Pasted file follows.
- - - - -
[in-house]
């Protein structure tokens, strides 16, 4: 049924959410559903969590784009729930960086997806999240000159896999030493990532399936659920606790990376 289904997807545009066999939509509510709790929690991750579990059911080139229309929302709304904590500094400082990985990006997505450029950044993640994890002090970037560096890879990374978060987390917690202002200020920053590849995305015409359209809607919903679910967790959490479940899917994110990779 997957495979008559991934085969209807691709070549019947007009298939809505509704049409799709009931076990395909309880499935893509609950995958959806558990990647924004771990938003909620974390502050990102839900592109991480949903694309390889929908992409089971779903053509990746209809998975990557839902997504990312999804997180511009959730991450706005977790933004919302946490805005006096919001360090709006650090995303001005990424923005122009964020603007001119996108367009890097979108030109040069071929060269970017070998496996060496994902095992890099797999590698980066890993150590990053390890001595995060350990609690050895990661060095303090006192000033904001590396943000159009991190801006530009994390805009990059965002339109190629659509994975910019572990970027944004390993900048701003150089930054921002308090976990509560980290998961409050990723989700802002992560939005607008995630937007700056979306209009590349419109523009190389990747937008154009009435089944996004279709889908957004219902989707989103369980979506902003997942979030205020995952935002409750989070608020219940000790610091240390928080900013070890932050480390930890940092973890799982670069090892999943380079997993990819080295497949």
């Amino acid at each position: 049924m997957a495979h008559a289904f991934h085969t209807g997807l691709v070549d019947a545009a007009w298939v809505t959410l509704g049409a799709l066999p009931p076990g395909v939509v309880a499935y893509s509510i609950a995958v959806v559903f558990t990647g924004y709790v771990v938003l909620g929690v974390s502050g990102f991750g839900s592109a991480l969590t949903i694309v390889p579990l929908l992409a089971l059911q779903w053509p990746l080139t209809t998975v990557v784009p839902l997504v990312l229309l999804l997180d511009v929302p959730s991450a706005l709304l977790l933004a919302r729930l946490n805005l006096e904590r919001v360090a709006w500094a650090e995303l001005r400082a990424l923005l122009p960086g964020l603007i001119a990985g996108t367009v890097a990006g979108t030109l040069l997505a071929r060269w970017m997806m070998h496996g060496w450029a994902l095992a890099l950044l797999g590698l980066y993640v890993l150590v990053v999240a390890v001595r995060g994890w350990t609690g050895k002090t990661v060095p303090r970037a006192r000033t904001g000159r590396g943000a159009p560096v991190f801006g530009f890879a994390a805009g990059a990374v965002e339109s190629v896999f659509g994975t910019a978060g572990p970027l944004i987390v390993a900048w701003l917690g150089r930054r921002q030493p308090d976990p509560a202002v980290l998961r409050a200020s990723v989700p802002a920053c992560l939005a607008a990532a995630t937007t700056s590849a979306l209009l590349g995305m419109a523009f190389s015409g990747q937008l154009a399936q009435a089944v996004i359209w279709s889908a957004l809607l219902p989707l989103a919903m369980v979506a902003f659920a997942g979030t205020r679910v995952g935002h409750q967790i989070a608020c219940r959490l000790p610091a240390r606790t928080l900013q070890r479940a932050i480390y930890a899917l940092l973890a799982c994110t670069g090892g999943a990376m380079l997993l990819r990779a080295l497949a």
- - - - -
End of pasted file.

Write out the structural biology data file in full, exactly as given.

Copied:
[in-house]
């Protein structure tokens, strides 16, 4: 049924959410559903969590784009729930960086997806999240000159896999030493990532399936659920606790990376 289904997807545009066999939509509510709790929690991750579990059911080139229309929302709304904590500094400082990985990006997505450029950044993640994890002090970037560096890879990374978060987390917690202002200020920053590849995305015409359209809607919903679910967790959490479940899917994110990779 997957495979008559991934085969209807691709070549019947007009298939809505509704049409799709009931076990395909309880499935893509609950995958959806558990990647924004771990938003909620974390502050990102839900592109991480949903694309390889929908992409089971779903053509990746209809998975990557839902997504990312999804997180511009959730991450706005977790933004919302946490805005006096919001360090709006650090995303001005990424923005122009964020603007001119996108367009890097979108030109040069071929060269970017070998496996060496994902095992890099797999590698980066890993150590990053390890001595995060350990609690050895990661060095303090006192000033904001590396943000159009991190801006530009994390805009990059965002339109190629659509994975910019572990970027944004390993900048701003150089930054921002308090976990509560980290998961409050990723989700802002992560939005607008995630937007700056979306209009590349419109523009190389990747937008154009009435089944996004279709889908957004219902989707989103369980979506902003997942979030205020995952935002409750989070608020219940000790610091240390928080900013070890932050480390930890940092973890799982670069090892999943380079997993990819080295497949």
């Amino acid at each position: 049924m997957a495979h008559a289904f991934h085969t209807g997807l691709v070549d019947a545009a007009w298939v809505t959410l509704g049409a799709l066999p009931p076990g395909v939509v309880a499935y893509s509510i609950a995958v959806v559903f558990t990647g924004y709790v771990v938003l909620g929690v974390s502050g990102f991750g839900s592109a991480l969590t949903i694309v390889p579990l929908l992409a089971l059911q779903w053509p990746l080139t209809t998975v990557v784009p839902l997504v990312l229309l999804l997180d511009v929302p959730s991450a706005l709304l977790l933004a919302r729930l946490n805005l006096e904590r919001v360090a709006w500094a650090e995303l001005r400082a990424l923005l122009p960086g964020l603007i001119a990985g996108t367009v890097a990006g979108t030109l040069l997505a071929r060269w970017m997806m070998h496996g060496w450029a994902l095992a890099l950044l797999g590698l980066y993640v890993l150590v990053v999240a390890v001595r995060g994890w350990t609690g050895k002090t990661v060095p303090r970037a006192r000033t904001g000159r590396g943000a159009p560096v991190f801006g530009f890879a994390a805009g990059a990374v965002e339109s190629v896999f659509g994975t910019a978060g572990p970027l944004i987390v390993a900048w701003l917690g150089r930054r921002q030493p308090d976990p509560a202002v980290l998961r409050a200020s990723v989700p802002a920053c992560l939005a607008a990532a995630t937007t700056s590849a979306l209009l590349g995305m419109a523009f190389s015409g990747q937008l154009a399936q009435a089944v996004i359209w279709s889908a957004l809607l219902p989707l989103a919903m369980v979506a902003f659920a997942g979030t205020r679910v995952g935002h409750q967790i989070a608020c219940r959490l000790p610091a240390r606790t928080l900013q070890r479940a932050i480390y930890a899917l940092l973890a799982c994110t670069g090892g999943a990376m380079l997993l990819r990779a080295l497949a």